Google’s Marissa Mayer has had no small task on her hands. Heading up the company’s local, maps and location services group, she was tasked to make light work of big problems. As such, she was part of the inner circle in Google operations. Once known as The OC (short for Operating Committee), Reuters says that the newly-branded L-Team (a nod to CEO Larry Page) now sees Mayer exchanged for Vic Gundotra, the man behind Google+.
The plan is all part of a move to bring Google into that same faster, more agile and massively-expansive mindset that has been at the forefront since Page’s return to the CEO position earlier this year.
Google has made a huge push with location, embedding it into almost every product that the company does. But Mayer’s penchant for machine over man has likely put her at odds with the new Google+ world at the company, where personal tends to trump algorithmic.
Rumors say that Page has wanted Gundotra in a more highlighted position for quite some time. Given the rousing success of Google’s social network and the human aspect that Gundotra brings to the job, it seems to make sense that Page would take the opportunity to shuffle around the ranking members of the team.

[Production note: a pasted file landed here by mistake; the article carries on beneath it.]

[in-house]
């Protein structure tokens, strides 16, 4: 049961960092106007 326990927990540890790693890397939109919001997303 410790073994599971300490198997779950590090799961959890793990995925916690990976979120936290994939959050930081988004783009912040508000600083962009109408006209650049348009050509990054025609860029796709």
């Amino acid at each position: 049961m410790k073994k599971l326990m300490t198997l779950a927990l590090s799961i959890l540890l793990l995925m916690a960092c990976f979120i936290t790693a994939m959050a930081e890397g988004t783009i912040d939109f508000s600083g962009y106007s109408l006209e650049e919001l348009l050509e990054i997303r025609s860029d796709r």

Mayer isn’t the only one to move around, either. London-based Rachel Whetstone and business operations manager Shona Brown are also taking on new directions. While it’s interesting that all three are women, it doesn’t appear that any ill intention was behind the move. Mayer continues in her position, Brown moves to the head of the philanthropic section and Whetstone has been recently named a Senior VP for the company.
The move is said to have happened earlier this year, but it’s been a quiet shake-up. Both Mayer and Gundotra have had very consumer-facing roles for some time, and no rustle has been heard of the actions to the outside world. Mayer has often been seen as the face of Google, but the idea of Location as a product is a tough one to swallow. When you’re trying to change the way that the world interacts with your company, you put your product people into a position of leadership. Bearing that in mind, Page’s move makes a lot of sense, even if it gives the air of “old boy’s club” to those from the outside.